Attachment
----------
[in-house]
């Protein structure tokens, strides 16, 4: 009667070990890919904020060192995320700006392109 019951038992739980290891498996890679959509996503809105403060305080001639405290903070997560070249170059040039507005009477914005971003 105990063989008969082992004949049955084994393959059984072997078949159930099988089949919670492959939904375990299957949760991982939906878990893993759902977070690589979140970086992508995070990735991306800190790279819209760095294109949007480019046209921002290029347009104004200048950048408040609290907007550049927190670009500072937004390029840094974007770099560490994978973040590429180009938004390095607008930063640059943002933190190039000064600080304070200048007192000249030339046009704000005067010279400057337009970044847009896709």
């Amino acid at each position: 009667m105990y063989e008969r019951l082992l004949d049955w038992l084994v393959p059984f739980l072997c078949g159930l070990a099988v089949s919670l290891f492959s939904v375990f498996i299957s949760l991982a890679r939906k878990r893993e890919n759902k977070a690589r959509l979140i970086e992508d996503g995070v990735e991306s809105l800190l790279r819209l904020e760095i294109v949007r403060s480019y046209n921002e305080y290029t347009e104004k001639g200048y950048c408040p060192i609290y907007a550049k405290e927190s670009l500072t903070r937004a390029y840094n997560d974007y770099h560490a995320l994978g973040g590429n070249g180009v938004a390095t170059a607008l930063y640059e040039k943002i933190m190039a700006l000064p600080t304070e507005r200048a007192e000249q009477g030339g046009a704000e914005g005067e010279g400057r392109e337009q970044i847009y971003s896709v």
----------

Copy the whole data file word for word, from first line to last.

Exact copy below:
[in-house]
């Protein structure tokens, strides 16, 4: 009667070990890919904020060192995320700006392109 019951038992739980290891498996890679959509996503809105403060305080001639405290903070997560070249170059040039507005009477914005971003 105990063989008969082992004949049955084994393959059984072997078949159930099988089949919670492959939904375990299957949760991982939906878990893993759902977070690589979140970086992508995070990735991306800190790279819209760095294109949007480019046209921002290029347009104004200048950048408040609290907007550049927190670009500072937004390029840094974007770099560490994978973040590429180009938004390095607008930063640059943002933190190039000064600080304070200048007192000249030339046009704000005067010279400057337009970044847009896709």
């Amino acid at each position: 009667m105990y063989e008969r019951l082992l004949d049955w038992l084994v393959p059984f739980l072997c078949g159930l070990a099988v089949s919670l290891f492959s939904v375990f498996i299957s949760l991982a890679r939906k878990r893993e890919n759902k977070a690589r959509l979140i970086e992508d996503g995070v990735e991306s809105l800190l790279r819209l904020e760095i294109v949007r403060s480019y046209n921002e305080y290029t347009e104004k001639g200048y950048c408040p060192i609290y907007a550049k405290e927190s670009l500072t903070r937004a390029y840094n997560d974007y770099h560490a995320l994978g973040g590429n070249g180009v938004a390095t170059a607008l930063y640059e040039k943002i933190m190039a700006l000064p600080t304070e507005r200048a007192e000249q009477g030339g046009a704000e914005g005067e010279g400057r392109e337009q970044i847009y971003s896709v």